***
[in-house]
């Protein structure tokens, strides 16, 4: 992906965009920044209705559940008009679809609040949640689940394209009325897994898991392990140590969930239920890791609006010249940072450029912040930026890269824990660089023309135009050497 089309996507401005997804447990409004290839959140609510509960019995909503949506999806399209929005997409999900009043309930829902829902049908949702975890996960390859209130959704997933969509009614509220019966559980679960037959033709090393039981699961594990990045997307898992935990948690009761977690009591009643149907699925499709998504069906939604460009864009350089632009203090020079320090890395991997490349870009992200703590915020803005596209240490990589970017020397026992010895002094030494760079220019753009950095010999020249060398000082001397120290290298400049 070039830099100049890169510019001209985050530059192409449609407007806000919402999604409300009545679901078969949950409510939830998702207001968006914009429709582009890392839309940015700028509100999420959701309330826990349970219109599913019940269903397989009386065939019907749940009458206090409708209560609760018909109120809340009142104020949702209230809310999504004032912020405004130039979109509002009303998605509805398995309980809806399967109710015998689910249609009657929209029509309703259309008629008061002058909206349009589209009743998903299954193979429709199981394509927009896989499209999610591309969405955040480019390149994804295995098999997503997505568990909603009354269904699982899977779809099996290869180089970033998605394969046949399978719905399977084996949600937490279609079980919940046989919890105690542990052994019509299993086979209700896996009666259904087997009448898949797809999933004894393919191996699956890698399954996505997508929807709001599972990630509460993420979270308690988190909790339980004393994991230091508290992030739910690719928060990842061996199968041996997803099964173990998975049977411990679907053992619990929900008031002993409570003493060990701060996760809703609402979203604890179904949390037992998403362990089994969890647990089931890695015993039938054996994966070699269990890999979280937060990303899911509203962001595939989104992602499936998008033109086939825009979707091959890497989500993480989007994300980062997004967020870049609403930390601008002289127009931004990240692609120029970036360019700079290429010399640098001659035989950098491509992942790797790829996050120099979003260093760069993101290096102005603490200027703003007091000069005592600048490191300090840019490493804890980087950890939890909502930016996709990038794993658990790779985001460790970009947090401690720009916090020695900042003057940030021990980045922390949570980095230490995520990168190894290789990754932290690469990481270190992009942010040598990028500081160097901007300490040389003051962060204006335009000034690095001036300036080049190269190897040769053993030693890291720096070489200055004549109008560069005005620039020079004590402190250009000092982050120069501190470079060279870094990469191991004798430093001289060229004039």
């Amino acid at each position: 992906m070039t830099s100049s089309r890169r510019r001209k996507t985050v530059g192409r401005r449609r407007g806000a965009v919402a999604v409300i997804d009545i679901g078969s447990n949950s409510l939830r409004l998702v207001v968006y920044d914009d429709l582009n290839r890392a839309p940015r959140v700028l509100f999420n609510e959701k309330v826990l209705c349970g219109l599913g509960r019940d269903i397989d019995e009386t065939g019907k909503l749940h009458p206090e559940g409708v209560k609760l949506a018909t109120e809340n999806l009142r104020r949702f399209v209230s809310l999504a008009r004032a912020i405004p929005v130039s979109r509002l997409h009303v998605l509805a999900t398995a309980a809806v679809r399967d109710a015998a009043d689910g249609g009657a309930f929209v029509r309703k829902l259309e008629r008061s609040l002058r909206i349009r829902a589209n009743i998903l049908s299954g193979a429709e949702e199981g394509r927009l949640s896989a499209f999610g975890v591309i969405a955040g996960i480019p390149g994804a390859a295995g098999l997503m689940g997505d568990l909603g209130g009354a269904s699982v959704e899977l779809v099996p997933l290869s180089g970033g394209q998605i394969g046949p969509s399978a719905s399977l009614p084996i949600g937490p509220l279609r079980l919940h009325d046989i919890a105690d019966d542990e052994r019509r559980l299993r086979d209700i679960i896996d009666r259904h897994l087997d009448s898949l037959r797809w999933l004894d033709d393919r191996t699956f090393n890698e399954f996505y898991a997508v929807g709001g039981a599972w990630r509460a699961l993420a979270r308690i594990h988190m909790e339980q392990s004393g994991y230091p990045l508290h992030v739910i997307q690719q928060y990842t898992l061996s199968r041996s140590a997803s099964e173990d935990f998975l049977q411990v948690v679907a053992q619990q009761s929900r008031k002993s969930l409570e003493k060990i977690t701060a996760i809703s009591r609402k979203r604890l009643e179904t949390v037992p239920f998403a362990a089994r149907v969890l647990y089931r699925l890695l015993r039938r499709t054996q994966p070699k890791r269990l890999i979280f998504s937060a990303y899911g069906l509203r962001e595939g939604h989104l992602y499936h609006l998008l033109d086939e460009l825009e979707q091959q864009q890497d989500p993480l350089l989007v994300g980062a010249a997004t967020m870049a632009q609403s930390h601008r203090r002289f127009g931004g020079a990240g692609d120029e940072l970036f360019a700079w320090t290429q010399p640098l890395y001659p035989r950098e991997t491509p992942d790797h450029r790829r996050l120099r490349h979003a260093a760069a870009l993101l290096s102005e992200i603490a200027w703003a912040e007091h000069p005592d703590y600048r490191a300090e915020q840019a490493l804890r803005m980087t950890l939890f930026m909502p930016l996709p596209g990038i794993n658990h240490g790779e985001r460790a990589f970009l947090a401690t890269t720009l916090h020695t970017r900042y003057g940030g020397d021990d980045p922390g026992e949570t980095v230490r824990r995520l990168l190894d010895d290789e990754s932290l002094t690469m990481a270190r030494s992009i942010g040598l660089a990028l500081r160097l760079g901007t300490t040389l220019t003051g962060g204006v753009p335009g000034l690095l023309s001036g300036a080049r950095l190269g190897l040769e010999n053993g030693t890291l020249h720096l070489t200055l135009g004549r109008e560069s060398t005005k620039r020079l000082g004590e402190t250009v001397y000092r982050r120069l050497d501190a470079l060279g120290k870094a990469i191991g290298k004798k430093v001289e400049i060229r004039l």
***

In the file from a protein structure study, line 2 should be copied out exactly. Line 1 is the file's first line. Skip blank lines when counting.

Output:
């Protein structure tokens, strides 16, 4: 992906965009920044209705559940008009679809609040949640689940394209009325897994898991392990140590969930239920890791609006010249940072450029912040930026890269824990660089023309135009050497 089309996507401005997804447990409004290839959140609510509960019995909503949506999806399209929005997409999900009043309930829902829902049908949702975890996960390859209130959704997933969509009614509220019966559980679960037959033709090393039981699961594990990045997307898992935990948690009761977690009591009643149907699925499709998504069906939604460009864009350089632009203090020079320090890395991997490349870009992200703590915020803005596209240490990589970017020397026992010895002094030494760079220019753009950095010999020249060398000082001397120290290298400049 070039830099100049890169510019001209985050530059192409449609407007806000919402999604409300009545679901078969949950409510939830998702207001968006914009429709582009890392839309940015700028509100999420959701309330826990349970219109599913019940269903397989009386065939019907749940009458206090409708209560609760018909109120809340009142104020949702209230809310999504004032912020405004130039979109509002009303998605509805398995309980809806399967109710015998689910249609009657929209029509309703259309008629008061002058909206349009589209009743998903299954193979429709199981394509927009896989499209999610591309969405955040480019390149994804295995098999997503997505568990909603009354269904699982899977779809099996290869180089970033998605394969046949399978719905399977084996949600937490279609079980919940046989919890105690542990052994019509299993086979209700896996009666259904087997009448898949797809999933004894393919191996699956890698399954996505997508929807709001599972990630509460993420979270308690988190909790339980004393994991230091508290992030739910690719928060990842061996199968041996997803099964173990998975049977411990679907053992619990929900008031002993409570003493060990701060996760809703609402979203604890179904949390037992998403362990089994969890647990089931890695015993039938054996994966070699269990890999979280937060990303899911509203962001595939989104992602499936998008033109086939825009979707091959890497989500993480989007994300980062997004967020870049609403930390601008002289127009931004990240692609120029970036360019700079290429010399640098001659035989950098491509992942790797790829996050120099979003260093760069993101290096102005603490200027703003007091000069005592600048490191300090840019490493804890980087950890939890909502930016996709990038794993658990790779985001460790970009947090401690720009916090020695900042003057940030021990980045922390949570980095230490995520990168190894290789990754932290690469990481270190992009942010040598990028500081160097901007300490040389003051962060204006335009000034690095001036300036080049190269190897040769053993030693890291720096070489200055004549109008560069005005620039020079004590402190250009000092982050120069501190470079060279870094990469191991004798430093001289060229004039």